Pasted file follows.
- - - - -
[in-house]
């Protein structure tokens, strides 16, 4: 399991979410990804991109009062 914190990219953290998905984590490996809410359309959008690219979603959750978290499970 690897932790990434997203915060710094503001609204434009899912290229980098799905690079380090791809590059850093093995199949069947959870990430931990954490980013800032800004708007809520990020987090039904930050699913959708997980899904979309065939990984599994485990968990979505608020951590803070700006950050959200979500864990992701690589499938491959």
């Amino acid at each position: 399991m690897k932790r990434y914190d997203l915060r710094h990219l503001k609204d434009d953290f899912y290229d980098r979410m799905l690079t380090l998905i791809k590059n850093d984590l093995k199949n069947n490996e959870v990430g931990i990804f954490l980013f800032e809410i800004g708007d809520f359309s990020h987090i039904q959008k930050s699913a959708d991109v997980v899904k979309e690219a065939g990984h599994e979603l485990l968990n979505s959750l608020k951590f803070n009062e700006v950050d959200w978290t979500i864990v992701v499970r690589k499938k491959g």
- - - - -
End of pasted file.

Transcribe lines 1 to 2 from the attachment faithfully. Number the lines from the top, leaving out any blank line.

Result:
[in-house]
């Protein structure tokens, strides 16, 4: 399991979410990804991109009062 914190990219953290998905984590490996809410359309959008690219979603959750978290499970 690897932790990434997203915060710094503001609204434009899912290229980098799905690079380090791809590059850093093995199949069947959870990430931990954490980013800032800004708007809520990020987090039904930050699913959708997980899904979309065939990984599994485990968990979505608020951590803070700006950050959200979500864990992701690589499938491959």